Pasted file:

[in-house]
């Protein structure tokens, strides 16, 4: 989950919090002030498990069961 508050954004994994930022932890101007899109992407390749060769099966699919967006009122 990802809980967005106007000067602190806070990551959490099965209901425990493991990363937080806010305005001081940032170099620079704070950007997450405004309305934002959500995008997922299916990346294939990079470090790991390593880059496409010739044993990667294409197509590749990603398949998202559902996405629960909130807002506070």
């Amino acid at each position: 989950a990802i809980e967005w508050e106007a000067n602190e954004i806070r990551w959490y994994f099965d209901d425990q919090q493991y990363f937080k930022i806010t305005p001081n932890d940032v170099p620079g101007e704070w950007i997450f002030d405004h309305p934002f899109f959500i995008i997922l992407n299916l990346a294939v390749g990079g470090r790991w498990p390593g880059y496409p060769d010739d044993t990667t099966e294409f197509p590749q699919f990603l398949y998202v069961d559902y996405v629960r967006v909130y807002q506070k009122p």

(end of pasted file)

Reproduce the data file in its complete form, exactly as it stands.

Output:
[in-house]
């Protein structure tokens, strides 16, 4: 989950919090002030498990069961 508050954004994994930022932890101007899109992407390749060769099966699919967006009122 990802809980967005106007000067602190806070990551959490099965209901425990493991990363937080806010305005001081940032170099620079704070950007997450405004309305934002959500995008997922299916990346294939990079470090790991390593880059496409010739044993990667294409197509590749990603398949998202559902996405629960909130807002506070």
């Amino acid at each position: 989950a990802i809980e967005w508050e106007a000067n602190e954004i806070r990551w959490y994994f099965d209901d425990q919090q493991y990363f937080k930022i806010t305005p001081n932890d940032v170099p620079g101007e704070w950007i997450f002030d405004h309305p934002f899109f959500i995008i997922l992407n299916l990346a294939v390749g990079g470090r790991w498990p390593g880059y496409p060769d010739d044993t990667t099966e294409f197509p590749q699919f990603l398949y998202v069961d559902y996405v629960r967006v909130y807002q506070k009122p």